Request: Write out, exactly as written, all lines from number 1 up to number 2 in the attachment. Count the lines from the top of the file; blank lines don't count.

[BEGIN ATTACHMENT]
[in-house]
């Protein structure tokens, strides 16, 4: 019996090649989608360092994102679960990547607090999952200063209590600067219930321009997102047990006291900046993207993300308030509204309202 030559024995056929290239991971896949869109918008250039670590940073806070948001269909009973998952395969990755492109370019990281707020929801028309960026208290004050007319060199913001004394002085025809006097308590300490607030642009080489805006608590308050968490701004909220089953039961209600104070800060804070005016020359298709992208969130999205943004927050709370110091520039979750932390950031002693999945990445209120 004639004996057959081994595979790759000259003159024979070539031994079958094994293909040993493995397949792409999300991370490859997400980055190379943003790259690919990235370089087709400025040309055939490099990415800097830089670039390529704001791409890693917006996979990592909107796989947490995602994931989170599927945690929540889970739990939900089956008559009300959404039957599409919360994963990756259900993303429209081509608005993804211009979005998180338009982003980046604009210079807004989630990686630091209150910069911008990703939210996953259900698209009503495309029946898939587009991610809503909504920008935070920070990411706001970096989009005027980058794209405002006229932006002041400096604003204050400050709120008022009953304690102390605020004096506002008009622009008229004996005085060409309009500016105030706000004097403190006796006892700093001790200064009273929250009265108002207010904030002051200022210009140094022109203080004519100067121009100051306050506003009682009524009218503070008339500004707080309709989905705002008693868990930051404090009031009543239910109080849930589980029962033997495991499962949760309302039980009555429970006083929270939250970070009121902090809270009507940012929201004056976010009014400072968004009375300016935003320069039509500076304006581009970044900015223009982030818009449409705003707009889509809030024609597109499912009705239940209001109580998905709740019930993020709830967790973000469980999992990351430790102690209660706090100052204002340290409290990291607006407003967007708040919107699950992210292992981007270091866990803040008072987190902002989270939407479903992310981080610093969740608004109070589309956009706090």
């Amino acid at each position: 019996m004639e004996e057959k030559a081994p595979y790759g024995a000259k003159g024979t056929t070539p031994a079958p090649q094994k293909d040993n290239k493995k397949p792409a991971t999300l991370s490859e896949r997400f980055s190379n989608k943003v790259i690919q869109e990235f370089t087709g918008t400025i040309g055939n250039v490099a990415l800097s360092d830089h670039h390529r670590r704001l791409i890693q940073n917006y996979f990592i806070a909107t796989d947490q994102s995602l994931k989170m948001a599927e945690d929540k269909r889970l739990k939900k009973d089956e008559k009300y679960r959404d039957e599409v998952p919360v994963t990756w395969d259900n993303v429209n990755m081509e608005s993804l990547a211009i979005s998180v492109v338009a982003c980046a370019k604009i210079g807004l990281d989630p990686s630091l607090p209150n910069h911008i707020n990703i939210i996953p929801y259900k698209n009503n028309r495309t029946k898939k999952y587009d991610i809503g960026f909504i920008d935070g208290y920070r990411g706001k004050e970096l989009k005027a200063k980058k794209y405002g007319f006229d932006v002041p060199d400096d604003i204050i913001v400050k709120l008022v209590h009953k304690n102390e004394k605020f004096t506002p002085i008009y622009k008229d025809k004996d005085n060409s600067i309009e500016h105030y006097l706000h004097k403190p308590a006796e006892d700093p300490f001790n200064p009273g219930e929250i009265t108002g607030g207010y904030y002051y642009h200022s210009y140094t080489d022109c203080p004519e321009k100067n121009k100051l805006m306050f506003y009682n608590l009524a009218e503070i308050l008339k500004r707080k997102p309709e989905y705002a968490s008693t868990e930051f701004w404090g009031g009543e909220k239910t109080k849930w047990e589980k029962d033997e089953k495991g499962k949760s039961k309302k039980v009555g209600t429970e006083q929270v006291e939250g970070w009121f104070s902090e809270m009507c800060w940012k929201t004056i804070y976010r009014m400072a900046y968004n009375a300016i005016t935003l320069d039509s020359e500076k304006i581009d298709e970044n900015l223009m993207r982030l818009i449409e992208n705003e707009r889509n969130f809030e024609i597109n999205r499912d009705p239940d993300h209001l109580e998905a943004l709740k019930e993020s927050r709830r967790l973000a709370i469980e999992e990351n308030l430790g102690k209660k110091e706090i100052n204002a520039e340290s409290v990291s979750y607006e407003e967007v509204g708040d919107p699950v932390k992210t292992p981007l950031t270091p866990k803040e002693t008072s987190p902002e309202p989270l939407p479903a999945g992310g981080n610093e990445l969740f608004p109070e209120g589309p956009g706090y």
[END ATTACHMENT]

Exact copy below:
[in-house]
């Protein structure tokens, strides 16, 4: 019996090649989608360092994102679960990547607090999952200063209590600067219930321009997102047990006291900046993207993300308030509204309202 030559024995056929290239991971896949869109918008250039670590940073806070948001269909009973998952395969990755492109370019990281707020929801028309960026208290004050007319060199913001004394002085025809006097308590300490607030642009080489805006608590308050968490701004909220089953039961209600104070800060804070005016020359298709992208969130999205943004927050709370110091520039979750932390950031002693999945990445209120 004639004996057959081994595979790759000259003159024979070539031994079958094994293909040993493995397949792409999300991370490859997400980055190379943003790259690919990235370089087709400025040309055939490099990415800097830089670039390529704001791409890693917006996979990592909107796989947490995602994931989170599927945690929540889970739990939900089956008559009300959404039957599409919360994963990756259900993303429209081509608005993804211009979005998180338009982003980046604009210079807004989630990686630091209150910069911008990703939210996953259900698209009503495309029946898939587009991610809503909504920008935070920070990411706001970096989009005027980058794209405002006229932006002041400096604003204050400050709120008022009953304690102390605020004096506002008009622009008229004996005085060409309009500016105030706000004097403190006796006892700093001790200064009273929250009265108002207010904030002051200022210009140094022109203080004519100067121009100051306050506003009682009524009218503070008339500004707080309709989905705002008693868990930051404090009031009543239910109080849930589980029962033997495991499962949760309302039980009555429970006083929270939250970070009121902090809270009507940012929201004056976010009014400072968004009375300016935003320069039509500076304006581009970044900015223009982030818009449409705003707009889509809030024609597109499912009705239940209001109580998905709740019930993020709830967790973000469980999992990351430790102690209660706090100052204002340290409290990291607006407003967007708040919107699950992210292992981007270091866990803040008072987190902002989270939407479903992310981080610093969740608004109070589309956009706090």